As More Retailers Become Wi-Fi Enabled, the Point of Sale is . . . Everywhere
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As a provider of transaction products and help desk services, I’ve seen what happens 
when Wi-fi technology is introduced into a retail environment.

Wi-fi, for most users, is a set of upside surprises.  It’s lower in cost than many expect, 
easier to implement than most believe, and its various benefits become more apparent 
with each selling season.

In Wi-fi PC environment, there’s a static check out station, and a Wi-fi antenna. 
Wire the latter to the former and you’re immediately “live.”  This, and the hook to 
the repeater or amplifier, is the only hard-wiring in the system.  The average cost for 
systems we see is $2500, compared to a conventional “plain vanilla’ check-out at $6000.

To realize Wi-fi’s value on the ISO / MLS level, you need only think about how you deal 
with customers to see how much easier the process will be once your – and their – 
paradigms are shifted a bit.

Rather than calling on individual merchants within a mall, focus your attention on mall
management, with the recommendation of installing a Wi-fi solution system-wide.  
The direct benefits for them are very persuasive, to wit:

Wi-fi reduces transaction time for tenants.  It also allows greater flexibility in checkout 
siting, compared to traditional solutions.  And if the merchant is new to the property, 
it allows ultimate flexibility in store layout.  Wi-fi also adapts to mobile checkout – 
the ultimate friend of the seller of upscale or impulse merchandise, where time is 
often a factor.  More on that in a minute.

Wi-fi is also the enabler of nonconventional selling – the sidewalk or tent sale, 
for example, because it accommodates these events with ease.

And Wi-fi’s power as a traffic-builder can’t be overstated.  Think of the Starbucks model, 
but don’t forget Border’s Books, Kinko’s and the millions of private Wi-fi networks that 
have sprung up, seemingly overnight.  Because we’re still in the early-adapting stages,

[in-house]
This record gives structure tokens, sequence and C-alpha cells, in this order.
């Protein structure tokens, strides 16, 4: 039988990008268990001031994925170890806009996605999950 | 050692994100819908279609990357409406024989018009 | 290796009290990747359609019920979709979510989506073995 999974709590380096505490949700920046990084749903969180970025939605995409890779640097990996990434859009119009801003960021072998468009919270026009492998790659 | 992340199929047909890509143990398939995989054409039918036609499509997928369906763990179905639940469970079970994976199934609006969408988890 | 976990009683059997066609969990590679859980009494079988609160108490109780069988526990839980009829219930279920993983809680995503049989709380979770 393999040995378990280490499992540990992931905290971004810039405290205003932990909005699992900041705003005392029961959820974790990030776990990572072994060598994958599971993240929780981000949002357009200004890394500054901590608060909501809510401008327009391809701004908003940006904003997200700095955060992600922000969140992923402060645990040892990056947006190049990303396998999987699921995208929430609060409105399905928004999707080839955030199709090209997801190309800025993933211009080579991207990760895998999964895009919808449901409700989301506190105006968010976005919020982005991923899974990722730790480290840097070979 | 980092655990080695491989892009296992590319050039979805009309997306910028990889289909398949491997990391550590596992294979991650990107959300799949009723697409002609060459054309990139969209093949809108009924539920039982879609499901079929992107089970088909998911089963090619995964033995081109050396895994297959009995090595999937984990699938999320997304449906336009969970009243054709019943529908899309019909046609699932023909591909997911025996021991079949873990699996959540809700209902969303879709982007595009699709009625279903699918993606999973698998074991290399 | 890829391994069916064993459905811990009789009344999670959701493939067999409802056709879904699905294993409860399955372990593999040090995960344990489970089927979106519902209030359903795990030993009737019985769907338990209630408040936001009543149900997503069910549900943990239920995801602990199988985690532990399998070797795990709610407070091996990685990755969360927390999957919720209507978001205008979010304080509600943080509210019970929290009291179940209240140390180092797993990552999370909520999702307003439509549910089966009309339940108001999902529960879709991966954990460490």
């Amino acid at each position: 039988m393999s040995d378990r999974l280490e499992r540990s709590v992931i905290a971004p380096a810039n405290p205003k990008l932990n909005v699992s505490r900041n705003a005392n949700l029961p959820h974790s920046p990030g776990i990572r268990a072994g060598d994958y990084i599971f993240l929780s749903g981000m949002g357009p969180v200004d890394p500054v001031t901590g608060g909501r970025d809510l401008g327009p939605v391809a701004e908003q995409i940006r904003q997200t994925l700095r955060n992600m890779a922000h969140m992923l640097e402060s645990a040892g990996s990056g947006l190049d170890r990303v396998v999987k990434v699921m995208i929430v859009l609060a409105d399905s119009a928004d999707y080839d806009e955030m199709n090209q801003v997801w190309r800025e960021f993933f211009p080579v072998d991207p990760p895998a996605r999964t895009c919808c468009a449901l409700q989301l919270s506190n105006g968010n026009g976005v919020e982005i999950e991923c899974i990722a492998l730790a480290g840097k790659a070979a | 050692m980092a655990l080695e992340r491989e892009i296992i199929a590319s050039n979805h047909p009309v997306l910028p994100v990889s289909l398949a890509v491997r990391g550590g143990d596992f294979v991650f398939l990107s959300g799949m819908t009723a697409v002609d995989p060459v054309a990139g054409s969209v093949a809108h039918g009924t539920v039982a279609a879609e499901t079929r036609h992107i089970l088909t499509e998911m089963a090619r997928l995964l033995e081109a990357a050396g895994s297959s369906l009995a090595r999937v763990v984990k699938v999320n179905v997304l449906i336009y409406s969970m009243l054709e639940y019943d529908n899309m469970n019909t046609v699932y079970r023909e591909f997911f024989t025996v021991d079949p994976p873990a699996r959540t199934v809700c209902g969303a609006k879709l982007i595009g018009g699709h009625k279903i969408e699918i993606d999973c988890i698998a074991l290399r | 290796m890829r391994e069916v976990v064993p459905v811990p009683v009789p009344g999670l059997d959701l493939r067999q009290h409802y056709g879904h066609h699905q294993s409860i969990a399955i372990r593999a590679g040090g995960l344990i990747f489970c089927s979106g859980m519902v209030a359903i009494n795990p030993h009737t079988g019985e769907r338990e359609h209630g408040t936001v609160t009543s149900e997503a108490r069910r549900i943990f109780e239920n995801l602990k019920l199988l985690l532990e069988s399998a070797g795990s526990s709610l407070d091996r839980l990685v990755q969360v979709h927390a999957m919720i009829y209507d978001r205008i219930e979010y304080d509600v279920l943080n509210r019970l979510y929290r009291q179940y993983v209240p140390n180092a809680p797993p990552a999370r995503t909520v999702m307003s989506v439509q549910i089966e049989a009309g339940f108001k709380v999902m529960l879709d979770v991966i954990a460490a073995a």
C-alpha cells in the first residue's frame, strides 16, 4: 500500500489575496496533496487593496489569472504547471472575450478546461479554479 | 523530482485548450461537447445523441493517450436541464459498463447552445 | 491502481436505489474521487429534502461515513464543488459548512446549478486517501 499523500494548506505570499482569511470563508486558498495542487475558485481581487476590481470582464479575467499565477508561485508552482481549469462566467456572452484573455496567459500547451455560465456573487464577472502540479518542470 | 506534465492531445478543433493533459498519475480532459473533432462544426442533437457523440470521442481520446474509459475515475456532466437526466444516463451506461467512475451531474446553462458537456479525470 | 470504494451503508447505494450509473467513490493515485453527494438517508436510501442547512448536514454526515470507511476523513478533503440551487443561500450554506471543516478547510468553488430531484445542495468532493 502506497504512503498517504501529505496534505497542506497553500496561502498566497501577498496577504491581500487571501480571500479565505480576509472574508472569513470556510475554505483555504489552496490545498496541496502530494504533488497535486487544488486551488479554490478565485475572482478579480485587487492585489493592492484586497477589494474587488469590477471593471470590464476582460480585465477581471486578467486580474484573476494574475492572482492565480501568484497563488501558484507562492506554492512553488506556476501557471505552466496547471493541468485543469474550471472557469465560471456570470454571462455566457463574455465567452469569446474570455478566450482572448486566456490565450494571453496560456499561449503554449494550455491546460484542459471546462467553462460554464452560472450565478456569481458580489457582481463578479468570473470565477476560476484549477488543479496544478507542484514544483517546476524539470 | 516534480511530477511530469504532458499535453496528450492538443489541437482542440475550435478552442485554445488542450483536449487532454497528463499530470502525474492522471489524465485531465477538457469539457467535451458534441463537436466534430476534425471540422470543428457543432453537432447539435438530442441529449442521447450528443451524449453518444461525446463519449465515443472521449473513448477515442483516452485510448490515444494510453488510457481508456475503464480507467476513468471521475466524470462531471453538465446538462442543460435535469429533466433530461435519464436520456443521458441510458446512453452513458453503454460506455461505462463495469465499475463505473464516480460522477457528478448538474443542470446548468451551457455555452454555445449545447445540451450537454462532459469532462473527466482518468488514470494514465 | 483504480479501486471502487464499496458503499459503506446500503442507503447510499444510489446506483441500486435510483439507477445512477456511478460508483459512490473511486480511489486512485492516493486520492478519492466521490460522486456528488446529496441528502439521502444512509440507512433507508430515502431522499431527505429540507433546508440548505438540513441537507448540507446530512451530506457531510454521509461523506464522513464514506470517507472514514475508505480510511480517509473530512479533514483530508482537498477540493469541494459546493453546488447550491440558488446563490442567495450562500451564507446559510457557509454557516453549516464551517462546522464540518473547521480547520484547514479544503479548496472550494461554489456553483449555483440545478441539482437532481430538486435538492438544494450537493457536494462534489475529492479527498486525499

Wi-fi is a competitive advantage that can be leveraged in advertising, and marketing 
in general, as an important infrastructural advantage.

Leading mall management companies are now aggressively using Wi-fi to draw 
shoppers (and would-be shoppers).  Among the latter group: US business travelers, 
27 million of whom carry laptops and/or Wi-fi enabled PDAs or phones, and 40% of 
whom are women.  Wi-fi is now standard in virtually every laptop sold in the US, a result,
perhaps, of plummeting component costs. One more fact to ponder: the number of Wi-fi
embedded devices in the US is projected to top 226 million units by 2008.  Good news for
everyone, with the exception of wireless/ cellular proponents.

Wi-fi in a closed loop environment is significantly more reliable than wireless.  
Wireless communicates long distances, Wi-fi is better for shorter distances – ¼ mile 
or so at the outside, but lacks the seamless wide connectivity of a cellular grid.  
This will change over time, however, as mesh networking becomes more common.  
Wi-fi also has some encumbrances, including blocking by structures, etc.  But 
work-arounds are do-able, and the cost of installing a Wi-fi network in a mall is low.  
Antennas placed in the ceilings of individual stores, or on the mall concourse, 
can be connected to one or more repeater for seamless coverage.

When a mall management firm buys into the Wi-fi concept, it gives the sales agent 
a significant advantage over competitors who don’t offer that solution.  There’s also 
the logistical advantage of avoiding calls on individual merchants.  Become the 
endorsed provider for that store group and the management firm becomes your